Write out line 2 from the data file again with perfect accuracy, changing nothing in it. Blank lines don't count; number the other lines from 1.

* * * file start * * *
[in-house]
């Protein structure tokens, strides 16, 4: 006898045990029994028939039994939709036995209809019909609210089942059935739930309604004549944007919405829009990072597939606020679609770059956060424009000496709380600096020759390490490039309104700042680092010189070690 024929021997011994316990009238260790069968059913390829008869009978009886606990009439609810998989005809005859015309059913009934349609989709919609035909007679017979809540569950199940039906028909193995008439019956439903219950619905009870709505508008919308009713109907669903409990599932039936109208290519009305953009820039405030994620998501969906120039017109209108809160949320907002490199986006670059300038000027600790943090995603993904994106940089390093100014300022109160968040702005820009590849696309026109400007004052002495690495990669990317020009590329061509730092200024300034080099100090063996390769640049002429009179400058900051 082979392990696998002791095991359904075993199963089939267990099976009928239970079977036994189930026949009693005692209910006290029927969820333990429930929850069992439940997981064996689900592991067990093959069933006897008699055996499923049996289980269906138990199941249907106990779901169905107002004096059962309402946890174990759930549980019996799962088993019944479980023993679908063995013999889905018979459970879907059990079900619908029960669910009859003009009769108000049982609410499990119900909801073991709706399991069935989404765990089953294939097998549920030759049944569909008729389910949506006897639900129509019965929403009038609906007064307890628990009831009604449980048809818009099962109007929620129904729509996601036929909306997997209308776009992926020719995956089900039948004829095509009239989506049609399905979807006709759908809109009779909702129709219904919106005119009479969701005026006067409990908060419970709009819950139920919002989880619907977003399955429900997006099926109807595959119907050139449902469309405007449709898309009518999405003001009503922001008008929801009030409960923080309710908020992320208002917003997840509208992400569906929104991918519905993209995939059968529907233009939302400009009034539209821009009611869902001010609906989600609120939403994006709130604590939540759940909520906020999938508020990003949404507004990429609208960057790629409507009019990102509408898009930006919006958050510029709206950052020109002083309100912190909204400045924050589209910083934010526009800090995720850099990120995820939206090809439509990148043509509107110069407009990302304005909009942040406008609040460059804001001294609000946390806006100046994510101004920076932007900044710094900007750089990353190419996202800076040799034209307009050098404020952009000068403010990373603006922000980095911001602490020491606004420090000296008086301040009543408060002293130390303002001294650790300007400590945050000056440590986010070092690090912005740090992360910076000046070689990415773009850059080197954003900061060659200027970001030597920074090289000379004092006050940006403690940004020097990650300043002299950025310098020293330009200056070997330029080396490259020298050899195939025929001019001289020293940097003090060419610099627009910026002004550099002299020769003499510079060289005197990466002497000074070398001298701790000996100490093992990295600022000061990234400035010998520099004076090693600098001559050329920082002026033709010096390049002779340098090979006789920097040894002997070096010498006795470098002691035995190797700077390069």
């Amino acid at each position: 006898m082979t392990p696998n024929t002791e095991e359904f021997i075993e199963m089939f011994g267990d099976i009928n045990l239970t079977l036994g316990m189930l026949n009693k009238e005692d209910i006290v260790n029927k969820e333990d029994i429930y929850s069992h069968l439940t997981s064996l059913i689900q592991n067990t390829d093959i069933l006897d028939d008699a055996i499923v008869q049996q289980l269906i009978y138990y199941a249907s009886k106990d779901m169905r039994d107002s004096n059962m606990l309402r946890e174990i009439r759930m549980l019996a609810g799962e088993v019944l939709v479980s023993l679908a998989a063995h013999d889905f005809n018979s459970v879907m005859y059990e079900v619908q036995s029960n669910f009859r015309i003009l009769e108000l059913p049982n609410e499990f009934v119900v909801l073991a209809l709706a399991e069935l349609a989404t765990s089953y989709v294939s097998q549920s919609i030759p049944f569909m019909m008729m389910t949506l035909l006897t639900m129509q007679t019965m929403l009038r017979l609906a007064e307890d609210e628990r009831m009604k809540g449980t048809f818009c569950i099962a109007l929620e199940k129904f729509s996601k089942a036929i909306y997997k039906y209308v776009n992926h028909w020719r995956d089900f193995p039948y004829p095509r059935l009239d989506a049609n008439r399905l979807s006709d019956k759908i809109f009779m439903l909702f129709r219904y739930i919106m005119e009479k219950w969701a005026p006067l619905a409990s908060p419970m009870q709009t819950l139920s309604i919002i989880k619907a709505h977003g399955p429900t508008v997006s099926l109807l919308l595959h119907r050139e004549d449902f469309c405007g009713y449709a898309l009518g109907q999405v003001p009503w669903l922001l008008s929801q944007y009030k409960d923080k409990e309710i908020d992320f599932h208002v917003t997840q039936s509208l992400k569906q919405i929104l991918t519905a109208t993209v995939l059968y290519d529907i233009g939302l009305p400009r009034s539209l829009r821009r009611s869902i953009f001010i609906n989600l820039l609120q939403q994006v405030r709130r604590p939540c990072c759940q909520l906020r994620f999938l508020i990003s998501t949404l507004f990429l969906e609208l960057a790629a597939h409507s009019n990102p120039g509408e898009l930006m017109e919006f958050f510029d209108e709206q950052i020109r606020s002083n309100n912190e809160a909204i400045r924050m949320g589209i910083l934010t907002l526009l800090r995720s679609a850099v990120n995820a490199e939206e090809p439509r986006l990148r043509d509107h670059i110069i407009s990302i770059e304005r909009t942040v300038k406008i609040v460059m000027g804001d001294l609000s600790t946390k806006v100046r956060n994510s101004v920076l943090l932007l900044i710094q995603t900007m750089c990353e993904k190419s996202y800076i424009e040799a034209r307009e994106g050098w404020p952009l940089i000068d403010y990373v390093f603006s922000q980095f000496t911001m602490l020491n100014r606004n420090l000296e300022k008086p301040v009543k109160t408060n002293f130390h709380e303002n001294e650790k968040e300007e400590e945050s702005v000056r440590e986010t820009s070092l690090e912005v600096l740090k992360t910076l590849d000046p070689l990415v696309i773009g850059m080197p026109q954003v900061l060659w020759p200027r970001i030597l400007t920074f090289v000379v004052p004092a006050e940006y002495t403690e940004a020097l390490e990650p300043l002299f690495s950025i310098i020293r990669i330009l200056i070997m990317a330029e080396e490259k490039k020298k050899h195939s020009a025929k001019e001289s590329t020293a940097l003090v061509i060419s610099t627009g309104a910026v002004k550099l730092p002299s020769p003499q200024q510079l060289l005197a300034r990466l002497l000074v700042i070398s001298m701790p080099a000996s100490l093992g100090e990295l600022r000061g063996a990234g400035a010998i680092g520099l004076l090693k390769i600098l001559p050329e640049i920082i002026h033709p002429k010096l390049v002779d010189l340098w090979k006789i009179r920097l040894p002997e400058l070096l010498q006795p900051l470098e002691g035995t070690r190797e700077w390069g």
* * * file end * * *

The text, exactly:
């Protein structure tokens, strides 16, 4: 006898045990029994028939039994939709036995209809019909609210089942059935739930309604004549944007919405829009990072597939606020679609770059956060424009000496709380600096020759390490490039309104700042680092010189070690 024929021997011994316990009238260790069968059913390829008869009978009886606990009439609810998989005809005859015309059913009934349609989709919609035909007679017979809540569950199940039906028909193995008439019956439903219950619905009870709505508008919308009713109907669903409990599932039936109208290519009305953009820039405030994620998501969906120039017109209108809160949320907002490199986006670059300038000027600790943090995603993904994106940089390093100014300022109160968040702005820009590849696309026109400007004052002495690495990669990317020009590329061509730092200024300034080099100090063996390769640049002429009179400058900051 082979392990696998002791095991359904075993199963089939267990099976009928239970079977036994189930026949009693005692209910006290029927969820333990429930929850069992439940997981064996689900592991067990093959069933006897008699055996499923049996289980269906138990199941249907106990779901169905107002004096059962309402946890174990759930549980019996799962088993019944479980023993679908063995013999889905018979459970879907059990079900619908029960669910009859003009009769108000049982609410499990119900909801073991709706399991069935989404765990089953294939097998549920030759049944569909008729389910949506006897639900129509019965929403009038609906007064307890628990009831009604449980048809818009099962109007929620129904729509996601036929909306997997209308776009992926020719995956089900039948004829095509009239989506049609399905979807006709759908809109009779909702129709219904919106005119009479969701005026006067409990908060419970709009819950139920919002989880619907977003399955429900997006099926109807595959119907050139449902469309405007449709898309009518999405003001009503922001008008929801009030409960923080309710908020992320208002917003997840509208992400569906929104991918519905993209995939059968529907233009939302400009009034539209821009009611869902001010609906989600609120939403994006709130604590939540759940909520906020999938508020990003949404507004990429609208960057790629409507009019990102509408898009930006919006958050510029709206950052020109002083309100912190909204400045924050589209910083934010526009800090995720850099990120995820939206090809439509990148043509509107110069407009990302304005909009942040406008609040460059804001001294609000946390806006100046994510101004920076932007900044710094900007750089990353190419996202800076040799034209307009050098404020952009000068403010990373603006922000980095911001602490020491606004420090000296008086301040009543408060002293130390303002001294650790300007400590945050000056440590986010070092690090912005740090992360910076000046070689990415773009850059080197954003900061060659200027970001030597920074090289000379004092006050940006403690940004020097990650300043002299950025310098020293330009200056070997330029080396490259020298050899195939025929001019001289020293940097003090060419610099627009910026002004550099002299020769003499510079060289005197990466002497000074070398001298701790000996100490093992990295600022000061990234400035010998520099004076090693600098001559050329920082002026033709010096390049002779340098090979006789920097040894002997070096010498006795470098002691035995190797700077390069």